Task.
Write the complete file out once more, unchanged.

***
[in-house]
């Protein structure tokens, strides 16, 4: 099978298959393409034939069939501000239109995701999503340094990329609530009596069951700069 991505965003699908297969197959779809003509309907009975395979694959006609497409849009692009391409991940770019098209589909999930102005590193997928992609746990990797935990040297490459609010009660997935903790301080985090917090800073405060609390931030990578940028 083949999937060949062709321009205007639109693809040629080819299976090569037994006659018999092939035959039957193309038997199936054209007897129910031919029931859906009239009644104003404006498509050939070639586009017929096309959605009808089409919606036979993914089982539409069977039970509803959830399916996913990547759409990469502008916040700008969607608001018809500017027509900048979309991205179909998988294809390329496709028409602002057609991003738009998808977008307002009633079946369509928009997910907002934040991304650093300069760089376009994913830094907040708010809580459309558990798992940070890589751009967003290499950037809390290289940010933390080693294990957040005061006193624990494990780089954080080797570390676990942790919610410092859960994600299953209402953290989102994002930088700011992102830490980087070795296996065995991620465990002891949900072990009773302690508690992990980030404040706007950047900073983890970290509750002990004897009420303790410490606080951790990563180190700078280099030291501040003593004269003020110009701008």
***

[in-house]
């Protein structure tokens, strides 16, 4: 099978298959393409034939069939501000239109995701999503340094990329609530009596069951700069 991505965003699908297969197959779809003509309907009975395979694959006609497409849009692009391409991940770019098209589909999930102005590193997928992609746990990797935990040297490459609010009660997935903790301080985090917090800073405060609390931030990578940028 083949999937060949062709321009205007639109693809040629080819299976090569037994006659018999092939035959039957193309038997199936054209007897129910031919029931859906009239009644104003404006498509050939070639586009017929096309959605009808089409919606036979993914089982539409069977039970509803959830399916996913990547759409990469502008916040700008969607608001018809500017027509900048979309991205179909998988294809390329496709028409602002057609991003738009998808977008307002009633079946369509928009997910907002934040991304650093300069760089376009994913830094907040708010809580459309558990798992940070890589751009967003290499950037809390290289940010933390080693294990957040005061006193624990494990780089954080080797570390676990942790919610410092859960994600299953209402953290989102994002930088700011992102830490980087070795296996065995991620465990002891949900072990009773302690508690992990980030404040706007950047900073983890970290509750002990004897009420303790410490606080951790990563180190700078280099030291501040003593004269003020110009701008």